Research and Development
Teacher engagement in research and development work is organised in relation to the following themes: wellbeing and flourishing, character education, learning to learn and digital learning. Our annual journal Innovate shares findings and is published annually.
The Journal of the Institute of Teaching & Learning
Innovate is our annual journal sharing the research and development work of our staff and students. The journal is reflective of our active engagement with research practice, and encourages the development of a teacher and learning culture that is driven by evidence.
Wellbeing and Flourishing
Our research and development in this strand is reflective of our holistic approach to education, in which affective experience and personal, emotional development are just as prominent as aspects traditionally referred to as cognitive or ‘academic’.
Work in this area is helping us to identify strategies we can use to help students become more mindful of themselves and their identity in relation to local and global contexts, and to support our students to find the means to flourish.
We are delighted to be working with Research Schools International’s (RSI) and researchers from the Harvard Human Flourishing Program to carry out research and professional development, on the concept of student flourishing. This research project started in December 2020 and is ongoing. It is helping us to reflect on:
- To what degree our students are flourishing
- Which research-based practices we are using regularly to support students’ flourishing
- Which research-based practices we could implement more often to further support students’ flourishing.
In October 2023 we held the ITL Supporting Flourishing in Schools conference. This was an inspiring and practical event for teachers, school leaders, education professionals and practitioners. It gave insight into pedagogical research and provided interactive workshops from leading thinkers on the topic of practices to promote flourishing in schools.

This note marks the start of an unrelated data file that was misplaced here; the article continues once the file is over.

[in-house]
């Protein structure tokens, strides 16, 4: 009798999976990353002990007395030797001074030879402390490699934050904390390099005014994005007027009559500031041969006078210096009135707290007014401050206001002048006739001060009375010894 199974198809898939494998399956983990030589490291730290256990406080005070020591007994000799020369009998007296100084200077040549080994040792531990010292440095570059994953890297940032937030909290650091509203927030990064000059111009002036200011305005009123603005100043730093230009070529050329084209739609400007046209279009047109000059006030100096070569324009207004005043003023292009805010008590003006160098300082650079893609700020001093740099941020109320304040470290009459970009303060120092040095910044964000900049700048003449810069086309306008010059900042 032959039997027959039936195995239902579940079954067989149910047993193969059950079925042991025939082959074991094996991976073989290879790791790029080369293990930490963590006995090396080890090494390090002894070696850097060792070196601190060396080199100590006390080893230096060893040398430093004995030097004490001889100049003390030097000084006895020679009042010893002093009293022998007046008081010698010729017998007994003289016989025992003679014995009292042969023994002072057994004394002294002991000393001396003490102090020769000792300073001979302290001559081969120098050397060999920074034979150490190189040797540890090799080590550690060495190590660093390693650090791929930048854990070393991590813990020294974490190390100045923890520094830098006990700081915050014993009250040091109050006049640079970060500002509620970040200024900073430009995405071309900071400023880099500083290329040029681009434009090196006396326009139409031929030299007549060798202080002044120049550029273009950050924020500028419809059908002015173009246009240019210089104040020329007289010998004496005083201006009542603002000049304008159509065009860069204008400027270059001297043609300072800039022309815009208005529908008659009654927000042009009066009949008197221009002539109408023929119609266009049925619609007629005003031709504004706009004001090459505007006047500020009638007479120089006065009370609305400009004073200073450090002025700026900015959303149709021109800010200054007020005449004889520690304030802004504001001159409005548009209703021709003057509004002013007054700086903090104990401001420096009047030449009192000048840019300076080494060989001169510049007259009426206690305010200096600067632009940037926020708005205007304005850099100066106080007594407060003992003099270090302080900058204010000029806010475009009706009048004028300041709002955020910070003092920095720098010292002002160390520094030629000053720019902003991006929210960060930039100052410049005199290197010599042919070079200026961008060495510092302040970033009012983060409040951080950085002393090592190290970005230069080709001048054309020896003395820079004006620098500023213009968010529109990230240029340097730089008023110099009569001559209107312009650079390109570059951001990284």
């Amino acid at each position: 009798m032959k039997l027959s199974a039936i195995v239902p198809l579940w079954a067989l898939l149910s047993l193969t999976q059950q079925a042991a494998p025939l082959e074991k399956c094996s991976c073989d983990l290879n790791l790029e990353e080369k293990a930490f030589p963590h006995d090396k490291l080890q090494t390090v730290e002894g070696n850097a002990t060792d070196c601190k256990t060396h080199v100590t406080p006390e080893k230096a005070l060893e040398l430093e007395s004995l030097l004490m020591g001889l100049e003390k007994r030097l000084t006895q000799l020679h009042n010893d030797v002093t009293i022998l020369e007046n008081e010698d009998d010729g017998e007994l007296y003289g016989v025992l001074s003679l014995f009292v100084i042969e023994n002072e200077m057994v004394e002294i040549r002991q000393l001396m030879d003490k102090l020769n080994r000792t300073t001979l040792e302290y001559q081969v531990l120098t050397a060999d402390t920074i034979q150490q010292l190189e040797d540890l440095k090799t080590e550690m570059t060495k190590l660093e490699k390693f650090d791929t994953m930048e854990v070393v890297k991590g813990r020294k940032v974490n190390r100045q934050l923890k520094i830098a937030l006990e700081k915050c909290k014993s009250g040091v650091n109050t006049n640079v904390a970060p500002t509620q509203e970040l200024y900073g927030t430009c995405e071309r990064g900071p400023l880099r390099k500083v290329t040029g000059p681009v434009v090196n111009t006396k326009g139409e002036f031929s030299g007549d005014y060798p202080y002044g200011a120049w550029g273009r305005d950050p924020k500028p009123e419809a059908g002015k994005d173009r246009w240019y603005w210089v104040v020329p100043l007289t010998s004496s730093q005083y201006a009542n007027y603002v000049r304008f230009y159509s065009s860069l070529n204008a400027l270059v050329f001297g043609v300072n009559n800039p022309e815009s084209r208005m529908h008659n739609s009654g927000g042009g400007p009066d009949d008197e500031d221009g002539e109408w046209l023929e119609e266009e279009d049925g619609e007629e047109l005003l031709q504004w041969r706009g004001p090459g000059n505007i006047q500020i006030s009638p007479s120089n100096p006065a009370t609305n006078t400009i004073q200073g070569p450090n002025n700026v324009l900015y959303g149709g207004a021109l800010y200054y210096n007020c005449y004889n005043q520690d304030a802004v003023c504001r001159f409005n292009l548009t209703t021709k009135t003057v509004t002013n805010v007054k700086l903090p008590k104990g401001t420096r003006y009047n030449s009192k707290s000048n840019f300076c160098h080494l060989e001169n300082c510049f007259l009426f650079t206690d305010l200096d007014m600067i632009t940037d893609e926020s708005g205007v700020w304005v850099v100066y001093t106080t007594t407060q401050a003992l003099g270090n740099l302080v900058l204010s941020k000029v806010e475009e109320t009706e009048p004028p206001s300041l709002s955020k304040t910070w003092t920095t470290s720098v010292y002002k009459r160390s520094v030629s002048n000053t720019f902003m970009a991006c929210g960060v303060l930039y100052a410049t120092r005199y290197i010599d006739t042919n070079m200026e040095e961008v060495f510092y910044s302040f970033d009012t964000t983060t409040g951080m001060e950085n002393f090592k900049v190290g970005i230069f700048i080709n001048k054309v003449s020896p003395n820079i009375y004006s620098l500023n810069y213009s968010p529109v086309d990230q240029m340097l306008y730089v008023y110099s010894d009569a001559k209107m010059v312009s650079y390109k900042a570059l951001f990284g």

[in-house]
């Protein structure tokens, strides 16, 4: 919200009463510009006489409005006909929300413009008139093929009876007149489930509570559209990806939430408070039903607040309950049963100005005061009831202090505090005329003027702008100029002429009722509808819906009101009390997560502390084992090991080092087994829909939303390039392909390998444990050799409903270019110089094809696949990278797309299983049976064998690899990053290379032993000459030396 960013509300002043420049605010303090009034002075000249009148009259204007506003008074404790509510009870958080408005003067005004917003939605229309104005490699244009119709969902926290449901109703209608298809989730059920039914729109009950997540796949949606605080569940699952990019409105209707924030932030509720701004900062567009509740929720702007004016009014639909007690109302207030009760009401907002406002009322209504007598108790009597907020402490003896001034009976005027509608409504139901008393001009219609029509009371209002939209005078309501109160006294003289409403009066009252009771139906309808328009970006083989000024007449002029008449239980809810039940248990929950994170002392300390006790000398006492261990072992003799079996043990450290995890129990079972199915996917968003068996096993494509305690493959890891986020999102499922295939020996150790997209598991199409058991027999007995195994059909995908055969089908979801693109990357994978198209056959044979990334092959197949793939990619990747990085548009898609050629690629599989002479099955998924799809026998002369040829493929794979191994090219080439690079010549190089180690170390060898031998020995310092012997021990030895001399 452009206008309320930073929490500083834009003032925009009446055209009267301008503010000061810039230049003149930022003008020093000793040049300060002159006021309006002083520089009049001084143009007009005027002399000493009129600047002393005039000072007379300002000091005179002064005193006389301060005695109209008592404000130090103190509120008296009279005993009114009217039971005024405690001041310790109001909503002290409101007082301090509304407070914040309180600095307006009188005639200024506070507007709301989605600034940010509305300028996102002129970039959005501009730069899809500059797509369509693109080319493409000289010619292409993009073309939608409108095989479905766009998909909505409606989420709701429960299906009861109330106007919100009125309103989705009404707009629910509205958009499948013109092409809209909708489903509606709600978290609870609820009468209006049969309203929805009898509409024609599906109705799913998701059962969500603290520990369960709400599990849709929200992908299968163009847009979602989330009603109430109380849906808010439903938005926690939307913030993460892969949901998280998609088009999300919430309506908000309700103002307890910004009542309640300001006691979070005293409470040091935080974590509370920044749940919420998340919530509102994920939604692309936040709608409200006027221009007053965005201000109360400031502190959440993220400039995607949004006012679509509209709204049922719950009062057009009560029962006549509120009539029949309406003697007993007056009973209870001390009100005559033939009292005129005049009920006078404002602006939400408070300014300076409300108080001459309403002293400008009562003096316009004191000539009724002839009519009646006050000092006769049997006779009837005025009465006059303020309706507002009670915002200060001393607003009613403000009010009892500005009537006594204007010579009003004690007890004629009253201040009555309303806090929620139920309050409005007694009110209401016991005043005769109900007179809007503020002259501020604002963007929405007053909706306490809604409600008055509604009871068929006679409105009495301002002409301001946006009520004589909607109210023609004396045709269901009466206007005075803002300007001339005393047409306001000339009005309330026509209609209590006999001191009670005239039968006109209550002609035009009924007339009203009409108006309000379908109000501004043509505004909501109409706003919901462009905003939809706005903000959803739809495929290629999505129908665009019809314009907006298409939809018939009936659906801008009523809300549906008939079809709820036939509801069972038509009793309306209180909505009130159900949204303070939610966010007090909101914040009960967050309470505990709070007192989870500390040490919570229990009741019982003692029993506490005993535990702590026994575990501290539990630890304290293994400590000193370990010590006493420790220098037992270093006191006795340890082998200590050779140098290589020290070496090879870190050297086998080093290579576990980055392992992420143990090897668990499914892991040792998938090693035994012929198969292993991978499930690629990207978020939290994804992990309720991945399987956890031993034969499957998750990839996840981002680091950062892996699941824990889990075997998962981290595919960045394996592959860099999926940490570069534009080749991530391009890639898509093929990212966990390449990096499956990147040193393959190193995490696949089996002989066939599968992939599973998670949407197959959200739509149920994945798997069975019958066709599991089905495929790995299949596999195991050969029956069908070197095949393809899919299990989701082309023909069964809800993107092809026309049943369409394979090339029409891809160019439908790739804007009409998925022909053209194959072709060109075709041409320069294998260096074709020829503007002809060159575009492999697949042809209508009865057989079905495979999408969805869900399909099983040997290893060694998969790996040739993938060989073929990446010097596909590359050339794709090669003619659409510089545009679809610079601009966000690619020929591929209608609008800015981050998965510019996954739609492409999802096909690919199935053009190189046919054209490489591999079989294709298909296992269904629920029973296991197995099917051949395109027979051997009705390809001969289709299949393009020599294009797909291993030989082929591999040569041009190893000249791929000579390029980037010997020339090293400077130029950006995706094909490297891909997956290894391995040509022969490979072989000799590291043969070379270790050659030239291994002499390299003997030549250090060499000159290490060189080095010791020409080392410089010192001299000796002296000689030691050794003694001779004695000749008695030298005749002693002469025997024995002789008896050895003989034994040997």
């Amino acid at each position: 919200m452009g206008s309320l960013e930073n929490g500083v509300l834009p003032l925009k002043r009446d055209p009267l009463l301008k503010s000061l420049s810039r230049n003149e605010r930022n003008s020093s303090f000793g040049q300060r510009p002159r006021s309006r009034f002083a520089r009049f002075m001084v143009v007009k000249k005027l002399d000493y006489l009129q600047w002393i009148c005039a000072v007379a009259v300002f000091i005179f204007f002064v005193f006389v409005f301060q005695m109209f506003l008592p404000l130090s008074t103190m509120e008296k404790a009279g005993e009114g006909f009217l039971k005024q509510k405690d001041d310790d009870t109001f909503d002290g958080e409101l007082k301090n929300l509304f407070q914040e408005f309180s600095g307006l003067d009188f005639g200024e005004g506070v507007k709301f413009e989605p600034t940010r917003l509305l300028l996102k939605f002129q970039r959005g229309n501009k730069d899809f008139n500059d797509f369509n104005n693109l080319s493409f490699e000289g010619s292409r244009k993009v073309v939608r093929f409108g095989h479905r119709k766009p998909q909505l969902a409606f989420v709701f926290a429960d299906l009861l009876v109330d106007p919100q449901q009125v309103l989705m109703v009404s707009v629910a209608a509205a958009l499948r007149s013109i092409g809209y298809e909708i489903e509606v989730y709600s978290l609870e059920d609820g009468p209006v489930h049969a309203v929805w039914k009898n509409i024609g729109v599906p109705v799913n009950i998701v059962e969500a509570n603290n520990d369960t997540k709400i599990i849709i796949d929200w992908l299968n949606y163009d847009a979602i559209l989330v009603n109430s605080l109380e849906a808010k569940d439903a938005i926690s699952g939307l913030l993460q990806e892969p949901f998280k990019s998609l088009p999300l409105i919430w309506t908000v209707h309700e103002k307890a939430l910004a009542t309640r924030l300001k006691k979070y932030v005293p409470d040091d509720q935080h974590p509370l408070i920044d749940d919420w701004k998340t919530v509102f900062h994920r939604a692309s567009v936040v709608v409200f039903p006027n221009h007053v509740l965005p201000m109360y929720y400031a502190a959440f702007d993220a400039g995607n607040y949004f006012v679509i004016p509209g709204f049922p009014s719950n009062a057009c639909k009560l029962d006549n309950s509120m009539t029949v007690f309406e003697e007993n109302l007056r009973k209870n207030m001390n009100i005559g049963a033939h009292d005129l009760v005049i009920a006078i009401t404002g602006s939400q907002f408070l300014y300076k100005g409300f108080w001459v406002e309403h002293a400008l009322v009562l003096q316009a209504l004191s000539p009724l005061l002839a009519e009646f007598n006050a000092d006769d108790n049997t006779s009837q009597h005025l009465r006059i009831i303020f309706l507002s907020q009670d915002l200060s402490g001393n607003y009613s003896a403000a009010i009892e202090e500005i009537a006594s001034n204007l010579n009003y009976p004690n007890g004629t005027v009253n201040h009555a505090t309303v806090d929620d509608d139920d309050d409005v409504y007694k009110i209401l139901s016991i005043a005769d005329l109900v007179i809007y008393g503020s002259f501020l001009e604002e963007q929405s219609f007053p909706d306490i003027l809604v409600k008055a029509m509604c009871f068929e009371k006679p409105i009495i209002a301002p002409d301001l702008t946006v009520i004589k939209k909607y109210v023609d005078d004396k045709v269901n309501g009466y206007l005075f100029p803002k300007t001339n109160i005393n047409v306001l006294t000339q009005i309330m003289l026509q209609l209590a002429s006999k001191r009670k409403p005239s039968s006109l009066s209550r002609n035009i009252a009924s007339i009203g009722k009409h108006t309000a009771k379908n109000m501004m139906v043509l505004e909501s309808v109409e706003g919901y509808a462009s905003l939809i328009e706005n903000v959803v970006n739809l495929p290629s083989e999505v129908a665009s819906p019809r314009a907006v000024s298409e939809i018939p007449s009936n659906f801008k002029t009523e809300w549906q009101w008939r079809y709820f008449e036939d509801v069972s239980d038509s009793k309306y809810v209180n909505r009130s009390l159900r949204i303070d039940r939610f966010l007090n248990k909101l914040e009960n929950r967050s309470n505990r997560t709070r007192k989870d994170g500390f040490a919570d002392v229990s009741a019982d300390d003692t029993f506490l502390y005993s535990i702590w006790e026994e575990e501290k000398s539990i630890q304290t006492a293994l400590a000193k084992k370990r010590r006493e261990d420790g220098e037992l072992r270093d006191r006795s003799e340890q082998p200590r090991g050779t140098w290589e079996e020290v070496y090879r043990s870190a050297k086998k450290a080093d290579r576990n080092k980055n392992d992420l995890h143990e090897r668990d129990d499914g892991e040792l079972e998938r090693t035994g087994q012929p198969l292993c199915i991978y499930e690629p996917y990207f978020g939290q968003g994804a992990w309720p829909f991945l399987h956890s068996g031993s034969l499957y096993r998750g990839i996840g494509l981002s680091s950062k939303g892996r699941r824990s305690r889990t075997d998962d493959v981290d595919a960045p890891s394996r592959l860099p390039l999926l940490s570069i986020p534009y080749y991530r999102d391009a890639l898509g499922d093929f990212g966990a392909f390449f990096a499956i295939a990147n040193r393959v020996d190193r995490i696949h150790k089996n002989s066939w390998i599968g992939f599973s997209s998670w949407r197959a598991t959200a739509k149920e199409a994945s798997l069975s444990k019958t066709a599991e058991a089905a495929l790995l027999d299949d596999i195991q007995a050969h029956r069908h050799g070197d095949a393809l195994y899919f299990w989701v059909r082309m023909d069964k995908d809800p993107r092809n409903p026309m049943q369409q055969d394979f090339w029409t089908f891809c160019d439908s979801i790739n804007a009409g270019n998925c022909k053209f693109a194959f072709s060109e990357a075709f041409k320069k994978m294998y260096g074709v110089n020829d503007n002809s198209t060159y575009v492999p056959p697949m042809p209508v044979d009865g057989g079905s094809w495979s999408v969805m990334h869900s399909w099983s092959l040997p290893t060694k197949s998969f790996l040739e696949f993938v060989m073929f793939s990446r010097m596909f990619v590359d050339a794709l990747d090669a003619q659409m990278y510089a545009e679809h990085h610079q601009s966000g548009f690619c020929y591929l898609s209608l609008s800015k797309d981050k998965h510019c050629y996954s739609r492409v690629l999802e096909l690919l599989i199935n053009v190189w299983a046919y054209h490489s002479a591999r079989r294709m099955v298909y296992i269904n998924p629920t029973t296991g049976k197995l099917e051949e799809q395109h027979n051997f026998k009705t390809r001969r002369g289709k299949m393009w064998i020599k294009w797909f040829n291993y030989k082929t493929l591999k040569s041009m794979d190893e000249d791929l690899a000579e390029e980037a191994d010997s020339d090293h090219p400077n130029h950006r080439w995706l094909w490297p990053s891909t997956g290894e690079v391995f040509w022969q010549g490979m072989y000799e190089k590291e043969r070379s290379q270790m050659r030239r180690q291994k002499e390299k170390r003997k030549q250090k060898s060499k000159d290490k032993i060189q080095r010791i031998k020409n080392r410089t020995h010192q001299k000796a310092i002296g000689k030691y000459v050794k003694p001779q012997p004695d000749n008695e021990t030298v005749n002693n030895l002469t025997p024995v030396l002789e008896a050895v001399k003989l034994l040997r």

These are some examples of projects in our wellbeing strand, described in articles for Innovate:
- Research-based activities promoting flourishing at Sevenoaks School, by Dr Christina Hinton and Ben Hill
- What does it mean to flourish? Student research fellow reflections
- UNESCO on human flourishing and the aims of education, by Dr Jonathan Beale
- Education networks and educational flourishing, by Cat Davison
- The benefits of yoga in a school setting, by Eva Coddington
- The association between teachers’ leadership style and student performance, by Dr Paul Parham
Character education focuses attention on the ways in which students’ qualities as intellectually curious, responsible, compassionate human beings can be nurtured. Projects in this area are exploring ways in which character education can be successfully delivered and embedded through the curriculum.
These are some examples of character education projects, described in articles for Innovate:
Learning to Learn
Our Learning to Learn research strand is concerned with the diverse initiatives that encourage students to be more aware of themselves as independent learners. Projects in this strand are focusing on areas such as: feedback strategies; self-reflection; critical thinking; discussion-based learning; formative assessment; metacognition and teaching for mastery.
Examples of projects in this strand include:
- Learning to listen: improving listening skills in modern languages and beyond, by Dr Fabienne Cheung
- What is Cognitive Load Theory?, by Elen Harris
- Experimenting with the Harkness Discussion Method, by Isla Phillips-Ewen
- Talk about teaching and learning, by Mark Beverley
- The only stupid question is the one never asked, by Hélène Bonsall
Digital Learning examines the many and varied means through which meaningful learning can be supported through the use of digital technology.
Inward-facing research and development projects in this strand have been very much concerned with the learning impact of portable digital devices in the classroom. In a more outward-facing capacity, our Global Classroom initiative seeks to bring together students and teachers from all over the world to interact, teach, share and learn – developing partnerships between students across the globe via different online learning platforms.
Examples of work in this area include: